In each fashion capital there is an entity that orchestrates fashion weeks and upholds the standards of their country's position in the fashion world: The Council of Fashion Designers of America out of New York, the British Fashion Council out of London, In Milan the Camera Nazionale della moda Italiana, and in Paris, the Fédération Française de la couture, du prêt-à-porter des Couturiers et des Créateurs de Mode–That last one is quite a mouthful–And there's another chapter of the authority in Paris, The Chambre Syndicale de la Haute Couture, which presides over the Haute Couture classifications and organization of Haute Couture Fashion Week.
While they act more like men behind the green curtains, they are arguably the most important decision makers in fashion in the big picture sense. These organizations are responsible for the image that is projected on a national level through this multi-trillion dollar industry and maintaining their respective nations' status at the top of the fashion totem pole. This means creating programs for cultivating new businesses and catering to the long established houses to ensure they have what I consider the respect due to the the elders.
When fashion comes down to the bottom line, the goal is to ensure that the major companies on a global scale, like Louis Vuitton to France or Ralph Lauren to the USA, continue to thrive, and that new companies continue to open and find success to keep the economy dynamic and growing.
There is a lot at stake here, far beyond the spectacle of fashion week parties and runway shows. And because of the major publicity tool it has become, has fashion week outgrown its own reason for being? Or has it just taken on a new role?
These are questions for the fashion councils, answers to which we might be seeing in the next few years. Or maybe ten. (For an industry that moves fast, fashion sure can move slow).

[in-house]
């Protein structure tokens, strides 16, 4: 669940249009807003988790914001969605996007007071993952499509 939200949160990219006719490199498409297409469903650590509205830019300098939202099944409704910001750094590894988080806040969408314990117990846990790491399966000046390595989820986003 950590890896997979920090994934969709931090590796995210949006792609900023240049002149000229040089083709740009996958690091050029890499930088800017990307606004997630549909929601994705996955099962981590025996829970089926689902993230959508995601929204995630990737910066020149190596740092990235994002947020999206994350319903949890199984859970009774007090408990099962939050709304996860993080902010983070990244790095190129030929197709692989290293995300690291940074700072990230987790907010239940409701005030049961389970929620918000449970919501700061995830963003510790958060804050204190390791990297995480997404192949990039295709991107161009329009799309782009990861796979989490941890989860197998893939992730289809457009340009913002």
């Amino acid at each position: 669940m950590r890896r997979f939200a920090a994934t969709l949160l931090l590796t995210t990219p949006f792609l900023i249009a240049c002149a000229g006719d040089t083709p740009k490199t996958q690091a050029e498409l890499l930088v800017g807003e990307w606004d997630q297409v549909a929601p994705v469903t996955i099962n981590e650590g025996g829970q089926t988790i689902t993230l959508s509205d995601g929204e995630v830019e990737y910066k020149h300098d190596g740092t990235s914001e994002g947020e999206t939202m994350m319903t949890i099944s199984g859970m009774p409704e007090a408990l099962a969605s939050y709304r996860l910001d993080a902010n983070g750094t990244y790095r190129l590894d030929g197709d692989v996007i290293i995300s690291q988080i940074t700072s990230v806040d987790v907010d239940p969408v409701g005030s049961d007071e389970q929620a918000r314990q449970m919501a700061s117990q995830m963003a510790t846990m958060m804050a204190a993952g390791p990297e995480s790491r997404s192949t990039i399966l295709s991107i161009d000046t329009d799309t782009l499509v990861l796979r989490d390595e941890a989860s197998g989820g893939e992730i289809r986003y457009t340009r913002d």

Logistically, it is hard to imagine how fashion week ever ran, or how these cities developed the fashion identity we know today without these groups to coordinate the schedules and uphold the creative and qualitative standards of the city's official calendar. CFDA was founded in 1962, The Fédération Française in 1973 (Syndicat de la Haute Couture, however has been around since 1868), the BFC in 1983, and the CNMI in 1958. Then again, the fashion week we know today is far from the private, no cameras allowed showrooms of couture and the early days of ready-to-wear, and is almost nothing like fashion week as it existed even ten years ago. Recent phenomena in particular, such as the internet, then bloggers, then social media, made sure of that.
Evolution continues, but within the unchanging structure of fashion week there is a feeling that fashion week has become too much. Too formulaic. Too crowded. Too messy. Too scene-y. But is that feeling shared across the board by the decision makers? There is little pressure to change when the establishment is so powerful that any challengers are quickly dismissed. Maybe it's a question of changing leadership, fresh eyes, that will ignite some kind of transformation. Maybe it's a question of time, and change coming from the decision of individual designers to break the mold. Think of Oscar de la Renta, for example, reverting to a private showroom presentation rather than producing a full-on runway show.
The recent appointment of Ralph Toledano to replace Didier Grumbach at the Fédération Française creates an oportunity for change, much like the installment of Jane Reve to the Camera della Moda. While Grumbach is a champion of many modernizing efforts to the French fashion industry, and has arguably witnessed and participated in the major moments that have transformed the identity of French fashion, any person in one position for too long can lead to stasis.